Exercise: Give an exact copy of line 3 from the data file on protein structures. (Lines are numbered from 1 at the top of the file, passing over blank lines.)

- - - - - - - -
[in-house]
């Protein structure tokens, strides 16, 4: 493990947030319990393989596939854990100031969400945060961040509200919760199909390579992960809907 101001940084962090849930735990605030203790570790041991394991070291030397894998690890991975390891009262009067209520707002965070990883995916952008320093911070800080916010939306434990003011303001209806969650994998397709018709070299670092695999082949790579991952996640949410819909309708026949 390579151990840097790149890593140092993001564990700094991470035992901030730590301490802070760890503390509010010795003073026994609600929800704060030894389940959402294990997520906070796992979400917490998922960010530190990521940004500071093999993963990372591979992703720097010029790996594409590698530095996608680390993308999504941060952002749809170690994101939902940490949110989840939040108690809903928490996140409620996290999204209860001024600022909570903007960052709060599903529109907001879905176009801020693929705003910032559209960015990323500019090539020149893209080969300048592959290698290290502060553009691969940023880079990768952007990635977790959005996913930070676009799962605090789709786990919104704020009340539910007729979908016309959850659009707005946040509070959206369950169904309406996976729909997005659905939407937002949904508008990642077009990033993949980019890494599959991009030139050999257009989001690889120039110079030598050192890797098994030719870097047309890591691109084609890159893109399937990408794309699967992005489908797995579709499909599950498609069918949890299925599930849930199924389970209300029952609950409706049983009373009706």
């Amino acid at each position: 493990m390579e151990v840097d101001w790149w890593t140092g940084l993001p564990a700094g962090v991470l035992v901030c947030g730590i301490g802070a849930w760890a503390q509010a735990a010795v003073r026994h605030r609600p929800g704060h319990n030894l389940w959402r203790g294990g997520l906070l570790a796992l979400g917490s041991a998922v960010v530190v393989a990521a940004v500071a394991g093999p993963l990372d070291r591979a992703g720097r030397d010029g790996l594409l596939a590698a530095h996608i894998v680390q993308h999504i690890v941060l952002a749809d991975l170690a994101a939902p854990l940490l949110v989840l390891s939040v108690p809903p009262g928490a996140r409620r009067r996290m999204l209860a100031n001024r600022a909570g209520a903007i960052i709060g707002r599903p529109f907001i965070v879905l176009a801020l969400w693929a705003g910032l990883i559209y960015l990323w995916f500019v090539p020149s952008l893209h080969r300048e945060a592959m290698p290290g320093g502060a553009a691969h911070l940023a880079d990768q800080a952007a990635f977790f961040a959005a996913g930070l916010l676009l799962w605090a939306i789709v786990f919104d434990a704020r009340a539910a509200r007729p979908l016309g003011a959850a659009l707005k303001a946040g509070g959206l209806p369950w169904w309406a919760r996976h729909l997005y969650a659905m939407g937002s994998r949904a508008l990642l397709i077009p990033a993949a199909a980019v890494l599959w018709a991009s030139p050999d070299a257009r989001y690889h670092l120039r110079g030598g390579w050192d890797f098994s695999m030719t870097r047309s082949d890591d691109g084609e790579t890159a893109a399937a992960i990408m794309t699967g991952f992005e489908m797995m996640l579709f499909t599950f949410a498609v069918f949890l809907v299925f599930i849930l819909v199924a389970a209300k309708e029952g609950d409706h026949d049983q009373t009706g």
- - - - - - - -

């Amino acid at each position: 493990m390579e151990v840097d101001w790149w890593t140092g940084l993001p564990a700094g962090v991470l035992v901030c947030g730590i301490g802070a849930w760890a503390q509010a735990a010795v003073r026994h605030r609600p929800g704060h319990n030894l389940w959402r203790g294990g997520l906070l570790a796992l979400g917490s041991a998922v960010v530190v393989a990521a940004v500071a394991g093999p993963l990372d070291r591979a992703g720097r030397d010029g790996l594409l596939a590698a530095h996608i894998v680390q993308h999504i690890v941060l952002a749809d991975l170690a994101a939902p854990l940490l949110v989840l390891s939040v108690p809903p009262g928490a996140r409620r009067r996290m999204l209860a100031n001024r600022a909570g209520a903007i960052i709060g707002r599903p529109f907001i965070v879905l176009a801020l969400w693929a705003g910032l990883i559209y960015l990323w995916f500019v090539p020149s952008l893209h080969r300048e945060a592959m290698p290290g320093g502060a553009a691969h911070l940023a880079d990768q800080a952007a990635f977790f961040a959005a996913g930070l916010l676009l799962w605090a939306i789709v786990f919104d434990a704020r009340a539910a509200r007729p979908l016309g003011a959850a659009l707005k303001a946040g509070g959206l209806p369950w169904w309406a919760r996976h729909l997005y969650a659905m939407g937002s994998r949904a508008l990642l397709i077009p990033a993949a199909a980019v890494l599959w018709a991009s030139p050999d070299a257009r989001y690889h670092l120039r110079g030598g390579w050192d890797f098994s695999m030719t870097r047309s082949d890591d691109g084609e790579t890159a893109a399937a992960i990408m794309t699967g991952f992005e489908m797995m996640l579709f499909t599950f949410a498609v069918f949890l809907v299925f599930i849930l819909v199924a389970a209300k309708e029952g609950d409706h026949d049983q009373t009706g």